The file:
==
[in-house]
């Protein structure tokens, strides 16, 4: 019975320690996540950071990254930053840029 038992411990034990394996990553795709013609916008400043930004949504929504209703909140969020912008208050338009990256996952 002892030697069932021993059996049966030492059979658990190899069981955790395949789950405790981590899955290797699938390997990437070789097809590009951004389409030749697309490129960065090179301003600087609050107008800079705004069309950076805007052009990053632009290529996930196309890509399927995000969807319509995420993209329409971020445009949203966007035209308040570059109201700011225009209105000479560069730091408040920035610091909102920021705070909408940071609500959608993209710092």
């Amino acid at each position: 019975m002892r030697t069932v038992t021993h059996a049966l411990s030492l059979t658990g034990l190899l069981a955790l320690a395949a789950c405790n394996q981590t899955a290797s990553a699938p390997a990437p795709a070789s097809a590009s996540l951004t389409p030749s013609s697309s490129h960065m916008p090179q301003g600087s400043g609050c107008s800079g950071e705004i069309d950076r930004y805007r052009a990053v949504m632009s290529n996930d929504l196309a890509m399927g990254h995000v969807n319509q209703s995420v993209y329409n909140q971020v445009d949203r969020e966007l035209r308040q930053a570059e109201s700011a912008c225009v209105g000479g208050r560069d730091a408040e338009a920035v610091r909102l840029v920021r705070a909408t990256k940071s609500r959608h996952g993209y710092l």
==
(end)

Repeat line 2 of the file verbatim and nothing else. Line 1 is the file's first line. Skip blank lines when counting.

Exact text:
């Protein structure tokens, strides 16, 4: 019975320690996540950071990254930053840029 038992411990034990394996990553795709013609916008400043930004949504929504209703909140969020912008208050338009990256996952 002892030697069932021993059996049966030492059979658990190899069981955790395949789950405790981590899955290797699938390997990437070789097809590009951004389409030749697309490129960065090179301003600087609050107008800079705004069309950076805007052009990053632009290529996930196309890509399927995000969807319509995420993209329409971020445009949203966007035209308040570059109201700011225009209105000479560069730091408040920035610091909102920021705070909408940071609500959608993209710092």